Shelley Christie 10:43
That’s basically what it is.
Bill Gasiamis 10:45
Oh my gosh. Blood donatable. Any part of that blood donatable?
Shelley Christie 10:51
They don’t donate mine. But I’m not too sure. Actually, that’s a really good question. I know they don’t mind. Because I go through private but I do know, I do think now. If you’ve got hemochromatosis, the Australian blood bank, you can go through as a patient there.
Bill Gasiamis 11:15
And they’ll regularly see you. Yeah,
Shelley Christie 11:19
I believe so. Yeah. But I just go into my hematologist. So I guess my cardiologist is there as well.
Bill Gasiamis 11:27
Yeah, So how often do you need to give blood?
Shelley Christie 11:31
Um, well, thankfully lately. Normally, about August, I start to feel a bit off. And then I start probably from August, once a month through to December. But I’ve just had my iron levels checked, and they’re actually really good.
Bill Gasiamis 11:53
What do you mean? This always happens in August?
Neurological Fatigue After A Brain Stem Stroke
Shelley Christie 11:56
So I tend to have some VT sections. So like for four or five months, and then I’m okay. For the rest of the year. But everybody’s different. Some people have to have it every month, especially men. Men have to because they don’t have periods.
Bill Gasiamis 12:19
Yeah. Okay. I see. Right, so your nature is supporting it for the majority of the year, but then it gets sort of, to the end of the year. And then there’s a whole bunch of build-up that needs to be resolved by bloodletting, a little more than usual
Shelley Christie 12:40
I can generally tell because my joints get sore, my legs are really sore. And I get really tired, I get more tired on top of the stroke fatigue.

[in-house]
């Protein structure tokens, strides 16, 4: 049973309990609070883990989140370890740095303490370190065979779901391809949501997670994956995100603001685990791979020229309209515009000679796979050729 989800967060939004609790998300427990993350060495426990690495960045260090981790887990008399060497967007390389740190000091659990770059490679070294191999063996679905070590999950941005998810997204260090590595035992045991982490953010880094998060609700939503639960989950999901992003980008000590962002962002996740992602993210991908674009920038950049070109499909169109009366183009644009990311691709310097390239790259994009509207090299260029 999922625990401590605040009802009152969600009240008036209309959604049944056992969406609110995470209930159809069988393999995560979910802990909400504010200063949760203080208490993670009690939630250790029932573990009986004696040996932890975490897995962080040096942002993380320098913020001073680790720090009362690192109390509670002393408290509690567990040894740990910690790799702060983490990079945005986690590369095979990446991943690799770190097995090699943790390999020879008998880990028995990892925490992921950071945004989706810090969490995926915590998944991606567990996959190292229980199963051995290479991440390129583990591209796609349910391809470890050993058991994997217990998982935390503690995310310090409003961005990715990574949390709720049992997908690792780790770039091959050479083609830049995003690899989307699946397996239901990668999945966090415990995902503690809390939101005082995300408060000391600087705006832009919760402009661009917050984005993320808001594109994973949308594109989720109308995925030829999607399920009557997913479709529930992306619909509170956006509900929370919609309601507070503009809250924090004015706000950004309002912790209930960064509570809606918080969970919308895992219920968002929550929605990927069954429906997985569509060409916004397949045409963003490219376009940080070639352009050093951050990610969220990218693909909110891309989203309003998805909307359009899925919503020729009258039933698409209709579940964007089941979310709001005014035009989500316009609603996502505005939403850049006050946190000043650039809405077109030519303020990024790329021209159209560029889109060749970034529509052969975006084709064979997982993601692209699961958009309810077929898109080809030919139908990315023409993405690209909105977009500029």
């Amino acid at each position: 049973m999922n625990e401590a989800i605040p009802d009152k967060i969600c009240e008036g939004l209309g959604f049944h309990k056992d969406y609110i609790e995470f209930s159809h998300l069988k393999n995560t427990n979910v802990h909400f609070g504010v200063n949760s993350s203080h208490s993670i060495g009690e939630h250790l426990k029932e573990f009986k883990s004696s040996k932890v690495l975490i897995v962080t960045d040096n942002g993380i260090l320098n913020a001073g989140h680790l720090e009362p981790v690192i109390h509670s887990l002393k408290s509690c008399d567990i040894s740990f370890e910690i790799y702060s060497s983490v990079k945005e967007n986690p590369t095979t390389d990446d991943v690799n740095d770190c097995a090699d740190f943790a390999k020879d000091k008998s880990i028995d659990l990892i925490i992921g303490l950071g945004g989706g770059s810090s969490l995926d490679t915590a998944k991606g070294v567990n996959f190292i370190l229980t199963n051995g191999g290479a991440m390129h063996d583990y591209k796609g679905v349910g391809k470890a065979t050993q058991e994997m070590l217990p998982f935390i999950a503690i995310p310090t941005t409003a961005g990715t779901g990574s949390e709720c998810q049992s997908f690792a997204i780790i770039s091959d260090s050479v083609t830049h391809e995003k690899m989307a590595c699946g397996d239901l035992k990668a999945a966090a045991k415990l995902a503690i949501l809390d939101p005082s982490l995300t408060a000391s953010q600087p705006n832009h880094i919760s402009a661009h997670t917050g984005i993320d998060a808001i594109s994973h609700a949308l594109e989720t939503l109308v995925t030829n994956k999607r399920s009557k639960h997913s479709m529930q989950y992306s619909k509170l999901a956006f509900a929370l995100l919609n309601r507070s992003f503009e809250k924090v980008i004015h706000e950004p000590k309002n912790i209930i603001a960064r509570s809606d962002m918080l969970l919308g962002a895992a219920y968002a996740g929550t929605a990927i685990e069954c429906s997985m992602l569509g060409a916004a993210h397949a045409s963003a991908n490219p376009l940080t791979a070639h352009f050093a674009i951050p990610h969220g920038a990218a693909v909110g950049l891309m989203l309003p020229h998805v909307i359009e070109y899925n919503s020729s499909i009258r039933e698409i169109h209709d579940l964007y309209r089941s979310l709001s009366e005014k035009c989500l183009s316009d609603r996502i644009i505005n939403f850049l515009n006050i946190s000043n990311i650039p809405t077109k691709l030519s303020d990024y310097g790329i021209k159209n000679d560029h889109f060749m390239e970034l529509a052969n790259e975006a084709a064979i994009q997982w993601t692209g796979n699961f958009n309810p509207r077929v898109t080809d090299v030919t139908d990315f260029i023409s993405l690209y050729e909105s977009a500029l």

Bill Gasiamis 12:51
Okay, yeah. Bloody hell. That additional fatigue, that’s the thing that I suffer from, I’ve got a thyroid condition, and the thyroid condition causes the same neurological fatigue as the stroke does. So I never know whether it’s my thyroid or the stroke. Mostly, I think the thyroid is what’s affecting me. And if I’m not on to taking my kelp supplement, which has iodine, if I don’t take that, especially over winter, I do notice that I experience dramatic fatigue, and I’ve just gone through about of it last two weeks.
Bill Gasiamis 13:30
And it’s at that point where when I’m fatigued, honestly, I just cannot do anything. It doesn’t matter how much I want to, nothing’s getting done. And I don’t even call people or respond to them or anything. I just can’t do it. And people take it the wrong way. But I apologize later, you know, when I say “look, I’ve been stuffed or I can’t deal with what was happening”
Shelley Christie 13:52
You shouldn’t have to apologize. But we do.
Bill Gasiamis 13:55
We do. I think I agree with we shouldn’t have to, but they’re never going to understand what we’re going through. So there’s only one way to for them to understand that and we don’t want them to understand by being in our situation. So tell me about neurological fatigue. From your perspective. What’s your experience of it like?
Shelley Christie 14:15
So if I’m not good, and I should know better at slowing down. I have two children who play lots of sport and I work, so when I get very tired, I have left side weakness. Especially my hand and I can see it in my face. My left eye drops a bit, which has done for a long time actually. So I spoke to a neurologist about that, but I just get so vague and you know, I can be standing there.
Shelley Christie 15:05
And I have had actually people say to me, “Oh, we kinda think you don’t like us because you just kind of you don’t really..” And I’m like, “Oh, was that that day?” And they’ll go “Yeah.” I’m so sorry. I’m just really particularly tired. And I’m very vague. Like some days I can’t even get words out, or my short-term memory is really bad. But then my long-term memory come back. It’s really bizarre. And I’ve struggled with that. Some days, I think I can’t speak properly. But I asked people and they’re like, “no, no, you’re okay.” But I feel like I can’t.
Bill Gasiamis 15:53
Oh my gosh, so, and you look alright for somebody who’s had a stroke.
Shelley Christie 15:59
Oh, how many times have I heard that? If I had $1 for every time someone said that to me, I’d be rich right now.
Bill Gasiamis 16:04
Yeah, yeah. #youlookgreat. I get it. I get it. So in the end, you get vague, so I get cranky. I don’t get vague. I get short tempered.